Master and Sub Key Generation


Each party has a master key for managing a set of sub-keys that are used for signing transactions for different identity accounts.


Public key cryptography and digital signatures are used to identify accounts and authorise transactions submitted to a blockchain.


The use of a single key for all the transactions has privacy implications where the transactions could be correlated to expose the identity of the party. Alternatively, key management becomes a nightmare when different keys are used to sign different transactions. How can a party sign multiple transactions without potentially exposing his/her identity?


  • Identifiability – A party needs to create an identity to send transactions in the blockchain network.
  • Re-identification – Each party can have more than one identity in the real world. For example, one person is both a client of a bank and a patient of a hospital. When the party handles all the interactions with the same identity or a single key representing that identity, his/her privacy could be compromised as the transactions on a blockchain are transparent hence can be correlated.
  • Transparency – All the historical transactions on blockchain can be accessed by every participant within the same blockchain network. The transactions on a public blockchain are also accessible to everyone on the Internet.
  • Security – There is no standard approach to protect or recover a user’s secret key when exposed/compromised.


A user could use 2-levels of keys. One set of keys can be used to sign transactions as different identities. Another key can be used to protect the set of signing keys and their binding with identities. The first set of keys are called the sub-keys while the key that manages them is called the master key.

Master and sub-key pattern

Master and sub-key pattern

First, create a key for each identity of the user. Then track the (identity, sub-key) pair in a suitable form, e.g., store in an encrypted database, registry, or file. Use the master key to control the updates to (identity, sub-key) pairs. For example, a person can have a sub-key for the student identity and another sub-key for the intern at a company identity. Then link each sub-key to the student and intern identity, respectively. Store this mapping in an identifier registry such that it can be updated using only the master key.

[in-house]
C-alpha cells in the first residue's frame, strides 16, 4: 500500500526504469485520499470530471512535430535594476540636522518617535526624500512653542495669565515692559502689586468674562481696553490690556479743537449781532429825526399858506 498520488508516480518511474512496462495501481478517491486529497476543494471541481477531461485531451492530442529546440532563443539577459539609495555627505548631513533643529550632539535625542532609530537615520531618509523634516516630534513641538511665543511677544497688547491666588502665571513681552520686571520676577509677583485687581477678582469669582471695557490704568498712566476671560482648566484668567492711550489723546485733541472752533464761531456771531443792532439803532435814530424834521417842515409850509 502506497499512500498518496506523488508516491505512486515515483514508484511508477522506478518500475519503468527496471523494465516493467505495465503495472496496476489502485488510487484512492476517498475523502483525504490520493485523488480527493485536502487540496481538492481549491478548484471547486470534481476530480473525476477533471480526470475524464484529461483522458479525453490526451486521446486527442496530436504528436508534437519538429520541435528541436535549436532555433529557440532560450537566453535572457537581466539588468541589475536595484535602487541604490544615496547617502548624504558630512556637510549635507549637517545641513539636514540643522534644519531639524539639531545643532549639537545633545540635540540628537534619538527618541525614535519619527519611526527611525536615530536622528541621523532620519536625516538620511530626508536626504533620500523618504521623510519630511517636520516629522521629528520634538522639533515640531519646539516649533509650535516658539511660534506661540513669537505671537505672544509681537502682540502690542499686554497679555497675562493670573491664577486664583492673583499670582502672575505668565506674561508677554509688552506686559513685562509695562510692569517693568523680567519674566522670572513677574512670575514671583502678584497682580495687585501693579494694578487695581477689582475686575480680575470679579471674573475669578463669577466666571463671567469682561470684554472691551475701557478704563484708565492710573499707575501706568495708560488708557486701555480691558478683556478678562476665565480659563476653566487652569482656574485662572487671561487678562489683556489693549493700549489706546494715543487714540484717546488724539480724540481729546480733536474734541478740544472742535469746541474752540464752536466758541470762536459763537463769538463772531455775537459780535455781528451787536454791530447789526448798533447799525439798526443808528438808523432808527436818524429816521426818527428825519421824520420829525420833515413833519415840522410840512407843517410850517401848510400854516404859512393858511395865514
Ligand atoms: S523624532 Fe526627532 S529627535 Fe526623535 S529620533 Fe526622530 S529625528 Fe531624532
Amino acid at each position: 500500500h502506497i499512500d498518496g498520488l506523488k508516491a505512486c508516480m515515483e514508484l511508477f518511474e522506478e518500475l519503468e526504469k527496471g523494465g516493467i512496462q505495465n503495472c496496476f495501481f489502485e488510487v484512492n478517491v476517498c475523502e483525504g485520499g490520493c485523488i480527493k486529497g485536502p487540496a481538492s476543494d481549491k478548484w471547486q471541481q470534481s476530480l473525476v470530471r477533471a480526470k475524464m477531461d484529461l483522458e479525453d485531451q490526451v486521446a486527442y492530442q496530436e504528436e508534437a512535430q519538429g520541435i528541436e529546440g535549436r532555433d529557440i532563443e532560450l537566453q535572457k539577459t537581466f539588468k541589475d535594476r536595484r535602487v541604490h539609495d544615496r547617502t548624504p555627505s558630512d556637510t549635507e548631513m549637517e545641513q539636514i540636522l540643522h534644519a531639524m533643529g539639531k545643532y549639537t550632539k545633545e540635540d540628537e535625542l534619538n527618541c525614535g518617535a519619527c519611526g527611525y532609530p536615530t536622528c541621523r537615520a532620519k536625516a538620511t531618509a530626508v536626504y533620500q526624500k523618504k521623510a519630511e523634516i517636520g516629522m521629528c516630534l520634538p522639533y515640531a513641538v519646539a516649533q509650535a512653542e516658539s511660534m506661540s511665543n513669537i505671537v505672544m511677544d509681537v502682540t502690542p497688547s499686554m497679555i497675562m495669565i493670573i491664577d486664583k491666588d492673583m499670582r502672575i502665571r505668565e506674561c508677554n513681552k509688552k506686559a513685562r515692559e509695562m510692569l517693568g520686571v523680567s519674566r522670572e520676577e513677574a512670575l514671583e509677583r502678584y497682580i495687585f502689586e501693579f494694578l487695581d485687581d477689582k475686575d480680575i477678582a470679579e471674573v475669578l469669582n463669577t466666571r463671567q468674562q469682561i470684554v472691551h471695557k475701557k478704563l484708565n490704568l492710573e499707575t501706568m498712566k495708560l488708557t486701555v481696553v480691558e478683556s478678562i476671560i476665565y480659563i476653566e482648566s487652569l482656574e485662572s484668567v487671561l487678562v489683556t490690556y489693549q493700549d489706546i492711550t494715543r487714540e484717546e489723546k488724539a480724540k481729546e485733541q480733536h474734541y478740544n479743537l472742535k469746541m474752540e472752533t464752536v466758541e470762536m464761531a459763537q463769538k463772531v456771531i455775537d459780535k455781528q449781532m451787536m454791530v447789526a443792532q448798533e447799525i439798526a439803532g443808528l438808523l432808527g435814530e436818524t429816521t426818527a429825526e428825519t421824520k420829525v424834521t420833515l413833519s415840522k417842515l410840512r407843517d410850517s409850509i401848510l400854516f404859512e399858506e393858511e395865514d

In an extreme case, each transaction can have a separate identity and a corresponding private key. The master key must be well protected. The use of master-key must also be minimised (i.e., only used for controlling sub-keys) to prevent the possibility of linking or compromise.


  • Identifiability – Each sub-key maintains its own identity. The transactions sent under different identities are less likely to be mapped and correlated to re-identify the user.
  • Availability – If a sub-key is lost or compromised or lost, a new key can be created and mapped to the same identity using the master key.


  • Security – If the master key is lost or compromised, the identity owner loses control of all the sub-keys which means loss of control of all the owned identities. If a sub-key is compromised it may not be possible to recover the assets managed by that key
  • Scalability – Either the user or some software on behalf of the user still need to manage and protect a large number of keys.

Related patterns

  • Hot and cold wallet storage pattern is used to store frequently used keys in one waller and rarely used ones in another wallet (physically) seperated from each other.
  • Key shards pattern can be used to protect and recover keys.
  • The identifier registry pattern can be used to maintain (identity, sub-key) pairs.
  • Sub-keys can register identifiers for different identity relationships using multiple registration pattern.

Known uses

  • Trinity is a wallet application of IOTA ledger. Each account has a seed that acts as a master key to control multiple accounts and IOTA tokens of that specific account.
  • A uPort user interacts with application smart contracts via a proxy smart contract. Thus, the public key of the proxy contract is considered as a layer of indirection between the user’s private key and the target application contract.
  • ERC-725 is a blockchain-based identity standard for Ethereum. It proposes the use of proxy smart contracts that are controlled by multiple keys and other smart contracts. Those identity smart contracts act as uniquely identifiable proxy accounts that can be used by humans, groups, organisations, objects, and machines.